¶ 1 Leave a comment on paragraph 1 1 How big is the data in “big data”? The answer varies, depending on who is answering, from large corporate data warehouses to academic researchers. For humanities researchers, it has a variety of meanings, all valid. For literature scholars, “big data” might represent corpuses larger than what could feasible be read by a single researcher: the thousands of novels published in Victorian England, for example, as evocatively proposed by scholar Franco Moretti in his Graphs, Maps, Trees , or the “great unread”, the 99% of literature outside of the canon as proposed by Margaret Cohen. An archaeologist would correctly define their “big data” as every bit of data generated over several seasons of field survey, and over several seasons of excavation and study: the materials that don’t go into the better-used and understood Geographic Information System (GIS) databases. For a historian, “big data” might be as expansive as the entire records of 19th century trans-Atlantic shipping rosters, tracing the ebbs and flows of commodities as they travel around the world.
¶ 2 Leave a comment on paragraph 2 4 Big is in the eye of the beholder. As scholars, we have all used varying degrees of datasets and considered them “big.” On one extreme lie the datasets that stretch the constraints of individual researchers and personal computing, such as the monumental eighty terabyte sweep of the entire publicly-accessible World Wide Web in 2011, made available by the Internet Archive. Such projects may require High Performance Computing and specialized software. But others work with more manageable sets of data: popular music lyrics, proposals submitted to conferences, databases of dissertations, historiographical inquiries. For us, big data is simply more data that you could conceivably read yourself in a reasonable amount of time – or, even more inclusively – information that requires computational intervention to make new sense of it.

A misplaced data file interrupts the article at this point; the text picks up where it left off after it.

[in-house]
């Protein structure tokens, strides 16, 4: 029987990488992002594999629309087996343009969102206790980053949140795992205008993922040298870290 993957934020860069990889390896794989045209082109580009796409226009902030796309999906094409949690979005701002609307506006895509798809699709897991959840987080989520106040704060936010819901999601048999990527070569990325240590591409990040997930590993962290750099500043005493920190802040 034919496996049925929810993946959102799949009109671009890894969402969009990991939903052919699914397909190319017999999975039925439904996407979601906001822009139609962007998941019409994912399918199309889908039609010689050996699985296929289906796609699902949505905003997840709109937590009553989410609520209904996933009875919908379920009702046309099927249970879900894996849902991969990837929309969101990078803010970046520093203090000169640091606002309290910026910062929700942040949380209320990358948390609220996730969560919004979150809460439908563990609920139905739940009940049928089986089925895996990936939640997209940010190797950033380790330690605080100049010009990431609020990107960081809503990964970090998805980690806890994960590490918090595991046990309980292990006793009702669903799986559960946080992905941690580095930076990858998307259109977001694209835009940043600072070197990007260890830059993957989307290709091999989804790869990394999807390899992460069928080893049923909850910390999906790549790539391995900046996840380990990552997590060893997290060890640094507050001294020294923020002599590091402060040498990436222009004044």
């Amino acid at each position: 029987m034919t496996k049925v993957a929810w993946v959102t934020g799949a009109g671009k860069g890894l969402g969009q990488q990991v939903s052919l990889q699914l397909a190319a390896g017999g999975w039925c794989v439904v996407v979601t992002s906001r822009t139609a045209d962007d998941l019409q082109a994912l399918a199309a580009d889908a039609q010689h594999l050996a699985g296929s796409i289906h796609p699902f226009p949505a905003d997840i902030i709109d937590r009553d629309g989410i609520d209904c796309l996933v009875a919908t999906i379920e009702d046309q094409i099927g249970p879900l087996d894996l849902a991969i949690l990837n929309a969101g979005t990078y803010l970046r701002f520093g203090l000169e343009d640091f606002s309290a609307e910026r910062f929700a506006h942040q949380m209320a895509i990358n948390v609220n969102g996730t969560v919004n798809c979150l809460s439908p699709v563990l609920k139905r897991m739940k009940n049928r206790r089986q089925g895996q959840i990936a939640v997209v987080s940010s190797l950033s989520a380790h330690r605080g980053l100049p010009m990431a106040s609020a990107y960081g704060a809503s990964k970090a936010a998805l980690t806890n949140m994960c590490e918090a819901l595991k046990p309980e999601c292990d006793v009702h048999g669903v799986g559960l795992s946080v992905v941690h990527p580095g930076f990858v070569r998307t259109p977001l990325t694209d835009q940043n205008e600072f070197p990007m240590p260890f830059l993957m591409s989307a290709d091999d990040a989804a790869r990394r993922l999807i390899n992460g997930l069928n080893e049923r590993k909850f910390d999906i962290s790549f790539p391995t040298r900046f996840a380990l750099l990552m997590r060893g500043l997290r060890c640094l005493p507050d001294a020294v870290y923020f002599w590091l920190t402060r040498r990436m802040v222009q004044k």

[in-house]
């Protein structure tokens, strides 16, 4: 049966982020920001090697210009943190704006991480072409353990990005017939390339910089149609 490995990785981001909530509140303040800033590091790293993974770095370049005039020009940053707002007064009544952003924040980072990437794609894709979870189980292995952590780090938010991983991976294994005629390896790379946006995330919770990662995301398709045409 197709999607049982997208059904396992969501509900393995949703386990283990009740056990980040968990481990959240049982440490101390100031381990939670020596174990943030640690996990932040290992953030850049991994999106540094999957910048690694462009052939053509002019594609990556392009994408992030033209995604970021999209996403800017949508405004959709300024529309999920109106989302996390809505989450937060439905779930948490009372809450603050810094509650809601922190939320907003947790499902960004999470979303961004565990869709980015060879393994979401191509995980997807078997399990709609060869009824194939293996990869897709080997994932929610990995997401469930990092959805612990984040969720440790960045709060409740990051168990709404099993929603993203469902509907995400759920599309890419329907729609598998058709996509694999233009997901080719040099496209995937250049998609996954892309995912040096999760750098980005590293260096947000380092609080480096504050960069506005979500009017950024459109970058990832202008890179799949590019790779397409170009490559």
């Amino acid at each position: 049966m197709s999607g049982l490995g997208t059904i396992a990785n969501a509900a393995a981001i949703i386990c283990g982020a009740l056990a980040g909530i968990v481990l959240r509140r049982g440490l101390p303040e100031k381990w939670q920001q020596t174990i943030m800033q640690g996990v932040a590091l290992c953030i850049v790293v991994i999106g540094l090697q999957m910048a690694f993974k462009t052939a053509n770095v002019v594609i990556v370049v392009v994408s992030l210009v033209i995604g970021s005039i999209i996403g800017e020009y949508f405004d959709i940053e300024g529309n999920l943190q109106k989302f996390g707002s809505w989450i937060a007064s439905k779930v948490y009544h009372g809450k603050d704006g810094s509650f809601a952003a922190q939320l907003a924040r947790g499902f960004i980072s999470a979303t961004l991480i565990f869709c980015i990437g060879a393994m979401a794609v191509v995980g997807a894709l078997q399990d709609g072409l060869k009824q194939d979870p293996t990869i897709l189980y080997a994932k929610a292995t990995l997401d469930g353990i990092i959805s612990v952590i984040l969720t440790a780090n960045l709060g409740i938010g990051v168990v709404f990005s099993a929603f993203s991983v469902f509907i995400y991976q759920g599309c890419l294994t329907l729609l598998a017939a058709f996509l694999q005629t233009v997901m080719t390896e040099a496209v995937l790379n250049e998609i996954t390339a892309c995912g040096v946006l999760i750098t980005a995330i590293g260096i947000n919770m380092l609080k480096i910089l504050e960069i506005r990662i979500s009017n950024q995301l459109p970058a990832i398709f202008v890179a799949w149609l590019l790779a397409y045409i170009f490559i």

¶ 3 Leave a comment on paragraph 3 4 Historians must be open to the digital turn, thanks to the astounding growth of digital sources and an increasing technical ability to process them on a mass scale. Both trends are discussed in this book. We are collectively witnessing a profound transformation in how historians research, write, disseminate, and interact with their work. As datasets expand into the realm of the big, computational analysis ceases to be a “nice to have” and becomes a simple requirement. While not all historians will have to become fluent with data (just as not all historians are oral historians, or use Geographic Information Systems, or work within communities), digital historians will become part of the disciplinal mosaic.
¶ 4 Leave a comment on paragraph 4 1 In this chapter, we want to introduce you to what big data means, what opportunities it brings, where it came from, and the broader implications of this “era of big data.” New and emerging research tools are driving cutting-edge humanities research, often funded by transnational funding networks. They are asking new questions of old datasets with new tools, as well as finding new avenues on previously inaccessible terrain. After this survey of the current state of affairs, we then turn our eyes to the historical context of this current scholarly moment. These projects must be situated in the context of the original big data scholar, Father Busa and his Index Thomisticus, as well as the more recent shift from “humanities computing” to the “digital humanities.” Finally, we then discuss the broader implications of an “era of big data.” Here we see both the joys of abundance, but also the dangers of information overload. The contours of this challenge and opportunity are fascinating, and help anchor the discussion that follows. While there will certainly be bumps on the road ahead to come, we generally see a promising future for an era of big data.